“There is no truth. There is only perception.” In the mid-1800’s when French novelist Gustave Flaubert coined this phrase, there was no digital social media. Radio, television and the telephone hadn’t been invented yet. People around the world relied on word-of-mouth and print media reports for the state of current events. Any reports would’ve been seasoned with unconscious bias at best and vindictive gossip at worst. And with the limited modes of transportation at the time, there would’ve been little to no opportunity to gemba and go see for oneself. Little wonder Flaubert’s adage would’ve been perceived to ring true at the time.
Fast forward to today with its plethora of social media influencers, multi-channel communications and digital disinformation / revisionism, that adage continues to hold true.
Nowhere has this been more evident than the war in Ukraine. I watched the news in shock and disbelief the other night. One report showed the indiscriminate bombing of innocent Ukrainian women and children. Death and destruction everywhere. Another report juxtaposed right after it showed Putin being cheered and celebrated at a stadium filled with smiling war supporters proudly and energetically waving the Russian flag.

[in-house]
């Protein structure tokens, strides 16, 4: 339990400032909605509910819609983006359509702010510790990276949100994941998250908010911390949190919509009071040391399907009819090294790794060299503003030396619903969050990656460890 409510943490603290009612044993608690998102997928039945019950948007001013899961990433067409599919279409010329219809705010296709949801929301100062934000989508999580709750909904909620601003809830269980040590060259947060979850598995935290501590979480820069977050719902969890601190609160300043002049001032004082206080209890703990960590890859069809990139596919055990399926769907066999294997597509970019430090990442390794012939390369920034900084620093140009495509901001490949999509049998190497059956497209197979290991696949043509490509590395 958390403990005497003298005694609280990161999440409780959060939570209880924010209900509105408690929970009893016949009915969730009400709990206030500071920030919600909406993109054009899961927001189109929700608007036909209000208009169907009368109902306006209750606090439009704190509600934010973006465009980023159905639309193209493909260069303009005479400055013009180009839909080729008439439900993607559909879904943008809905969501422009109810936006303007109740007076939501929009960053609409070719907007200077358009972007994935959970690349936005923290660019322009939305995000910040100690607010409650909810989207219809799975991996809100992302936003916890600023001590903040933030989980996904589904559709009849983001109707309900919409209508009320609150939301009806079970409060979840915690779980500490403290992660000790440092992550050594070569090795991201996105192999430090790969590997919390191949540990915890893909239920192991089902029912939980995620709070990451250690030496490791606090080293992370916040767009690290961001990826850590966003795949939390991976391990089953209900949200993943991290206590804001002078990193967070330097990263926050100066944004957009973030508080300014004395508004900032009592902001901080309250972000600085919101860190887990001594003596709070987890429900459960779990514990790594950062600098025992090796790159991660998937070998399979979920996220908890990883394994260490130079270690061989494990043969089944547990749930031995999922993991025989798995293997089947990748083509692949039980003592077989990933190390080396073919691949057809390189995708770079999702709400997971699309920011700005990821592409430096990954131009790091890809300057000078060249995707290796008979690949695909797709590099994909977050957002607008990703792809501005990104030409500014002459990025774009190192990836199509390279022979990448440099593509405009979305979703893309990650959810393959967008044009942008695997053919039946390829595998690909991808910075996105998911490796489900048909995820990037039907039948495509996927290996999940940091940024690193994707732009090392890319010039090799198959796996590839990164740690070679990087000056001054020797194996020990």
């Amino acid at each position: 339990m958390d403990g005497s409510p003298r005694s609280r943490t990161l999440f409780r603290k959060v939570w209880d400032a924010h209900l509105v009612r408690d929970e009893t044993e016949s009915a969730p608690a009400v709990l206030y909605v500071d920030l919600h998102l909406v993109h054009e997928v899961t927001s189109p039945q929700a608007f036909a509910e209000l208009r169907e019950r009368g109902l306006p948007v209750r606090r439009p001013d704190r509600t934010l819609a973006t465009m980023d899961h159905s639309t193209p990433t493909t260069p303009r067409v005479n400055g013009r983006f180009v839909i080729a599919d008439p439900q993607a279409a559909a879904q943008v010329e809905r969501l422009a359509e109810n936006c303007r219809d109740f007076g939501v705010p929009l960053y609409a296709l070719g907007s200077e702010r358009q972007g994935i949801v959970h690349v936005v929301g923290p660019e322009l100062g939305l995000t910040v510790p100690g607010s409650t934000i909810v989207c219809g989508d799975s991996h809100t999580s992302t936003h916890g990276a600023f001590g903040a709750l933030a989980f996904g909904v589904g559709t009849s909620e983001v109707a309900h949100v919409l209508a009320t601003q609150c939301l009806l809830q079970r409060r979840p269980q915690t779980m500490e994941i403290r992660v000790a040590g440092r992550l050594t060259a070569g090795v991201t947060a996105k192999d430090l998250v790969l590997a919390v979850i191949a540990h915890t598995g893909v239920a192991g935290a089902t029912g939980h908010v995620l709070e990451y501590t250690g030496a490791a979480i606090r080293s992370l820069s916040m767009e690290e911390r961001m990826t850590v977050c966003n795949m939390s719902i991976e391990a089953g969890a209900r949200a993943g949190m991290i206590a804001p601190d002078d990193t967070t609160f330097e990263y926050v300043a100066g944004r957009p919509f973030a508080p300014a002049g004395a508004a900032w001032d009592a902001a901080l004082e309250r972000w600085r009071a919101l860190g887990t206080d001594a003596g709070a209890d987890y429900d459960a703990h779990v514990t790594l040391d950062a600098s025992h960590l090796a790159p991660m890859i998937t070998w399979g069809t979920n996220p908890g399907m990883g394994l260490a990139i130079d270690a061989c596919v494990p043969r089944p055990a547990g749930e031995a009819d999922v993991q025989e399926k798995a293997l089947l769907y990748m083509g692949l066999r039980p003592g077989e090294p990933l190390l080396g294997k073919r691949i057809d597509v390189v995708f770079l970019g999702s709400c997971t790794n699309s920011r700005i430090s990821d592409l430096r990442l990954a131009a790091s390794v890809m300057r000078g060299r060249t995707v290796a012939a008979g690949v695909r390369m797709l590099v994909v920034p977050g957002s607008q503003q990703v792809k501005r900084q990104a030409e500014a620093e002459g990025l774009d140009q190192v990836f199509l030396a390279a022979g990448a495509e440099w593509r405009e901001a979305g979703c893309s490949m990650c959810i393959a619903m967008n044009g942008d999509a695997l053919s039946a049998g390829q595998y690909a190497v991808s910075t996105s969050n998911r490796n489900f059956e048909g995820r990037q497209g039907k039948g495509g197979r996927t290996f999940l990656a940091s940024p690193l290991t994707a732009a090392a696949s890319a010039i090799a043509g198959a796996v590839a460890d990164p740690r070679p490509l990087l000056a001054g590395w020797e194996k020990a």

WTF! Who and what are we to believe?
Makes me wonder what “truths” are being spun and shared with those smiling faces. Are they even aware of the atrocities happening in the Ukraine?
From the world stage to the world of work, the effects of perception, bias and wishful thinking can have a damaging effect. Especially when we look at things in isolation.
In absolute terms.
Without corroboration and little to no regard for relationships.
One of the most difficult concepts for agile teams to understand and use is the practice of relative estimating. The majority of traditional estimating approaches encourage and rely on coming up with absolute, definitive and accurate estimates for each work item in isolation. The term “accurate estimates” is especially perplexing. As a colleague of mine used to say,
“If estimates were accurate, they’d be called ‘accuracies’!“.
Relative estimating encourages the use of comparative estimates for a work item in relation to other work items.
That’s why we use different sized farm animals, transportation vehicles or shapes to teach the concept of relative estimating. How would you compare the size of a motorcycle with a car? With a jumbo jet? Things that are familiar and relatable to people based on their experience with such things.
The advantages of relative estimates over absolute estimates include:
- Independent of who is going to do the work item. The effort estimate to complete a “Small” work item will be less than the effort estimate to complete a “Medium” or “Large” work item regardless of who’s doing the work. Absolute estimates will vary with bias towards who’s doing the work.
- Don’t change over time. The effort estimate relationships between “Small”, “Medium” and “Large” work items stay the same over time. The relative size of each work item themselves may evolve over time. As an example, from “Large” to “Small” due to continuous improvement but the relationships between relative sizing units remain the same.